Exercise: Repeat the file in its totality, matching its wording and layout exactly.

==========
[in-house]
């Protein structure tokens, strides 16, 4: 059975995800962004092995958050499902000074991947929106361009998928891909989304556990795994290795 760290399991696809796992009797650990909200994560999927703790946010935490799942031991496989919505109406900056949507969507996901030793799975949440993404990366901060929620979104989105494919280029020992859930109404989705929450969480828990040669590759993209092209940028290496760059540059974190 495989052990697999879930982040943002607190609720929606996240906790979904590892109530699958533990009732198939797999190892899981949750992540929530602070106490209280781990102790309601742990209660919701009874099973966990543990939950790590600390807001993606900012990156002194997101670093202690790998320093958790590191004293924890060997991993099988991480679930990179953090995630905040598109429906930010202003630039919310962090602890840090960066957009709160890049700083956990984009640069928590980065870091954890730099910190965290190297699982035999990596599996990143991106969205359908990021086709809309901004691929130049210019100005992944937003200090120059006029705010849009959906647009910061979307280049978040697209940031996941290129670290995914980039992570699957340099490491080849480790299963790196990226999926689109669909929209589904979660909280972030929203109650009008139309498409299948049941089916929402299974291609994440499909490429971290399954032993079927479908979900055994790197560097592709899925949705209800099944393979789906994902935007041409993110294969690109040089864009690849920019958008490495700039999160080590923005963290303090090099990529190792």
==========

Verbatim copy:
[in-house]
């Protein structure tokens, strides 16, 4: 059975995800962004092995958050499902000074991947929106361009998928891909989304556990795994290795 760290399991696809796992009797650990909200994560999927703790946010935490799942031991496989919505109406900056949507969507996901030793799975949440993404990366901060929620979104989105494919280029020992859930109404989705929450969480828990040669590759993209092209940028290496760059540059974190 495989052990697999879930982040943002607190609720929606996240906790979904590892109530699958533990009732198939797999190892899981949750992540929530602070106490209280781990102790309601742990209660919701009874099973966990543990939950790590600390807001993606900012990156002194997101670093202690790998320093958790590191004293924890060997991993099988991480679930990179953090995630905040598109429906930010202003630039919310962090602890840090960066957009709160890049700083956990984009640069928590980065870091954890730099910190965290190297699982035999990596599996990143991106969205359908990021086709809309901004691929130049210019100005992944937003200090120059006029705010849009959906647009910061979307280049978040697209940031996941290129670290995914980039992570699957340099490491080849480790299963790196990226999926689109669909929209589904979660909280972030929203109650009008139309498409299948049941089916929402299974291609994440499909490429971290399954032993079927479908979900055994790197560097592709899925949705209800099944393979789906994902935007041409993110294969690109040089864009690849920019958008490495700039999160080590923005963290303090090099990529190792």